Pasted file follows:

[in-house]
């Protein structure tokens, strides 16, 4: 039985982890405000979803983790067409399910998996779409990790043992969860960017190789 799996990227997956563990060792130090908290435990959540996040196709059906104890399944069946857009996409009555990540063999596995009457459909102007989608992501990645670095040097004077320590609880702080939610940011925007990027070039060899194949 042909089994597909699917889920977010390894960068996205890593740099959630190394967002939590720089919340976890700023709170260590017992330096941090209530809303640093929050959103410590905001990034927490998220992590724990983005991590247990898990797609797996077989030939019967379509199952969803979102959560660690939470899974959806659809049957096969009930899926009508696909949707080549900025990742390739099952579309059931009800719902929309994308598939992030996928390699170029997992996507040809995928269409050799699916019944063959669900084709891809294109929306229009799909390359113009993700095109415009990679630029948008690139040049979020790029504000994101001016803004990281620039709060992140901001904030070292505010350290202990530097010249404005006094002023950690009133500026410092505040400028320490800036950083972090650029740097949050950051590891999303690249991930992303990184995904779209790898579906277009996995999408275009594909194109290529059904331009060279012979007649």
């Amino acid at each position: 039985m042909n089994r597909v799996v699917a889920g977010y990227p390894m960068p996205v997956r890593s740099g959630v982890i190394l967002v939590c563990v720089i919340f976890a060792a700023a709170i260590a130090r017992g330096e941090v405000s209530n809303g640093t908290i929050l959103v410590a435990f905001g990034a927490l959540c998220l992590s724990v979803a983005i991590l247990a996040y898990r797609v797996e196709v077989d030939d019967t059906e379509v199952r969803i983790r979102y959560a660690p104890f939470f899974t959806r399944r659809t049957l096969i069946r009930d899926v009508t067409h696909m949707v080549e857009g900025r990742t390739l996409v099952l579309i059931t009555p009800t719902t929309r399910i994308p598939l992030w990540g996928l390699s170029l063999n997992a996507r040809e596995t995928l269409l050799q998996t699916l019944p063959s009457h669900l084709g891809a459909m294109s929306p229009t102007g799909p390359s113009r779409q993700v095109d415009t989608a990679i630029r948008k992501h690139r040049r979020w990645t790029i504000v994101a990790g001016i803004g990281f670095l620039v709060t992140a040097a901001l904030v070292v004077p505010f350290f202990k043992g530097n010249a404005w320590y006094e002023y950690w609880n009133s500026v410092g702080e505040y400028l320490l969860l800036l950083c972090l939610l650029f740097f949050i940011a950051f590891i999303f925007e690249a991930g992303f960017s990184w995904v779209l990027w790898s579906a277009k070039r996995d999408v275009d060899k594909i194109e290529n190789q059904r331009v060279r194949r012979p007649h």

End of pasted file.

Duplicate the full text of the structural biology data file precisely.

[in-house]
């Protein structure tokens, strides 16, 4: 039985982890405000979803983790067409399910998996779409990790043992969860960017190789 799996990227997956563990060792130090908290435990959540996040196709059906104890399944069946857009996409009555990540063999596995009457459909102007989608992501990645670095040097004077320590609880702080939610940011925007990027070039060899194949 042909089994597909699917889920977010390894960068996205890593740099959630190394967002939590720089919340976890700023709170260590017992330096941090209530809303640093929050959103410590905001990034927490998220992590724990983005991590247990898990797609797996077989030939019967379509199952969803979102959560660690939470899974959806659809049957096969009930899926009508696909949707080549900025990742390739099952579309059931009800719902929309994308598939992030996928390699170029997992996507040809995928269409050799699916019944063959669900084709891809294109929306229009799909390359113009993700095109415009990679630029948008690139040049979020790029504000994101001016803004990281620039709060992140901001904030070292505010350290202990530097010249404005006094002023950690009133500026410092505040400028320490800036950083972090650029740097949050950051590891999303690249991930992303990184995904779209790898579906277009996995999408275009594909194109290529059904331009060279012979007649």
């Amino acid at each position: 039985m042909n089994r597909v799996v699917a889920g977010y990227p390894m960068p996205v997956r890593s740099g959630v982890i190394l967002v939590c563990v720089i919340f976890a060792a700023a709170i260590a130090r017992g330096e941090v405000s209530n809303g640093t908290i929050l959103v410590a435990f905001g990034a927490l959540c998220l992590s724990v979803a983005i991590l247990a996040y898990r797609v797996e196709v077989d030939d019967t059906e379509v199952r969803i983790r979102y959560a660690p104890f939470f899974t959806r399944r659809t049957l096969i069946r009930d899926v009508t067409h696909m949707v080549e857009g900025r990742t390739l996409v099952l579309i059931t009555p009800t719902t929309r399910i994308p598939l992030w990540g996928l390699s170029l063999n997992a996507r040809e596995t995928l269409l050799q998996t699916l019944p063959s009457h669900l084709g891809a459909m294109s929306p229009t102007g799909p390359s113009r779409q993700v095109d415009t989608a990679i630029r948008k992501h690139r040049r979020w990645t790029i504000v994101a990790g001016i803004g990281f670095l620039v709060t992140a040097a901001l904030v070292v004077p505010f350290f202990k043992g530097n010249a404005w320590y006094e002023y950690w609880n009133s500026v410092g702080e505040y400028l320490l969860l800036l950083c972090l939610l650029f740097f949050i940011a950051f590891i999303f925007e690249a991930g992303f960017s990184w995904v779209l990027w790898s579906a277009k070039r996995d999408v275009d060899k594909i194109e290529n190789q059904r331009v060279r194949r012979p007649h």